Daisy, does Richard sing for you?

Yes, he does. And I melt a lit­tle bit ev­ery time.

You have trav­elled to­gether as a cou­ple. Which des­ti­na­tions / places have stood out and why?

Daisy: So many great places. Sin­ga­pore, the Mal­dives, Tahiti, Bora Bora, St. Barths. Cabo!! And Aspen, of course. Those are places we know we’ll be re­turn­ing to. But we still have a great list of places we want to go to­gether.

Richard: So many! I have a soft spot for Sin­ga­pore and the Mal­dives for per­sonal rea­sons be­tween us. But I just love that we’ve been to so many parts of the world to­gether in the mere five years we’ve known each other. Sri Lanka! Viet­nam! Youngstown, Ohio!!! Haha. All great trips.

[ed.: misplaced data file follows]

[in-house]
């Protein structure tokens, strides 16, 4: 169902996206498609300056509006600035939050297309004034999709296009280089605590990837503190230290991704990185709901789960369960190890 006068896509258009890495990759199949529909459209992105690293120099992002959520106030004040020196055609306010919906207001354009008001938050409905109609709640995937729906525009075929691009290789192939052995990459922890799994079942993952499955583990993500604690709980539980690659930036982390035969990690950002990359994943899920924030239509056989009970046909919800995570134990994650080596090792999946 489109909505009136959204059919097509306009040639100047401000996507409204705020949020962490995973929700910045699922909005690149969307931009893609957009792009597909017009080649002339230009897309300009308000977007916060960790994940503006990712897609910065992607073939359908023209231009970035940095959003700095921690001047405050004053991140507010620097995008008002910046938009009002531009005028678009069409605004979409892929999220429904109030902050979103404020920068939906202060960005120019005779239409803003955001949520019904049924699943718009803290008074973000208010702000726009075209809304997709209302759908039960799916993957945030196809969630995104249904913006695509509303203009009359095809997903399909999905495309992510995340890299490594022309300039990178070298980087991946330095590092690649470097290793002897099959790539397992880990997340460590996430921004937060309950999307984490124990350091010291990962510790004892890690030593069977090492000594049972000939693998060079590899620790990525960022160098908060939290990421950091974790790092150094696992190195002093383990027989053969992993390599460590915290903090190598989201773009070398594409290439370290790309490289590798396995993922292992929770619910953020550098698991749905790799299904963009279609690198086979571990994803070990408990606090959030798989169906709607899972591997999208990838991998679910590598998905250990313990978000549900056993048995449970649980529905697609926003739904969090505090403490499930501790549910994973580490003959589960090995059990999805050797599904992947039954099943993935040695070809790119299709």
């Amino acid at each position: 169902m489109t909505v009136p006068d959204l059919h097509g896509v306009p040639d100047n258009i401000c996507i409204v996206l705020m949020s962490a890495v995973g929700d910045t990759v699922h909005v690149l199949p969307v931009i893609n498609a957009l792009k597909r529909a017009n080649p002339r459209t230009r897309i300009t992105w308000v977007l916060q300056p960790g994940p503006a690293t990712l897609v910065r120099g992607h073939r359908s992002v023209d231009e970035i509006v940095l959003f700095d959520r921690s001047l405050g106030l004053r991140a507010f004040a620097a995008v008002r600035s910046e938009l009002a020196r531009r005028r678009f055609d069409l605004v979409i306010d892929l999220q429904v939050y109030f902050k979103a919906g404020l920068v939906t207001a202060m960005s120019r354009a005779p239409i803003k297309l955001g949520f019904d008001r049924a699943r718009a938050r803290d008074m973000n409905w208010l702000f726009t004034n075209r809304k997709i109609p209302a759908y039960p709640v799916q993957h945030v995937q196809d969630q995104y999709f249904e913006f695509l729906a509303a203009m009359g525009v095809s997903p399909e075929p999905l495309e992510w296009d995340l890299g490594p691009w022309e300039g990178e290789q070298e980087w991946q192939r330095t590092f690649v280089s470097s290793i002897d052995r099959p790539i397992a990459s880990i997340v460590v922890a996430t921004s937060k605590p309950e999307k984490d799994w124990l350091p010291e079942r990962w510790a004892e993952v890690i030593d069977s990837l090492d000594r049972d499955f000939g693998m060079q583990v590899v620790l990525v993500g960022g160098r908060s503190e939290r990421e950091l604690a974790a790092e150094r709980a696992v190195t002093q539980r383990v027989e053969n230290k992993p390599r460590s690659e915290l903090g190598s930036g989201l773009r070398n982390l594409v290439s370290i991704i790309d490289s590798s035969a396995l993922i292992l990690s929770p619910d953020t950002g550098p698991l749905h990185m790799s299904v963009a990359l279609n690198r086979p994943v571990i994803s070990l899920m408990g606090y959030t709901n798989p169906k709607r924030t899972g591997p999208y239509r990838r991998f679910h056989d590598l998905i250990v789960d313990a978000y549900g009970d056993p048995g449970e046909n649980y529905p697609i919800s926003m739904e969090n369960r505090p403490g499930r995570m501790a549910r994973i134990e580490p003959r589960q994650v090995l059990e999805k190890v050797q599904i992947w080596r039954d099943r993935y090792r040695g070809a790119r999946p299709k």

What do you do for fun as a cou­ple?

Daisy: Ev­ery­thing and noth­ing.

Richard: We hike. We walk on the beach. We have fun ro­man­tic din­ners all the time.

Daisy: We plan all kinds of fun things to do but we also love quiet din­ners and time at home, just talk­ing to each other. We do that a lot.

Any ex­cit­ing fu­ture plans?

Richard: I’ve al­ready done quite a few gigs this year with many more lined up. And later this year I’m re­leas­ing a new al­bum and my first book, which is based on the life story of my hit songs.

Daisy: I work on my brand ev­ery day and af­ter 15 years, it’s still grow­ing. There are a cou­ple of in­ter­est­ing TV projects we’re de­vel­op­ing, but mostly I’m en­joy­ing time with my hus­band as much as pos­si­ble.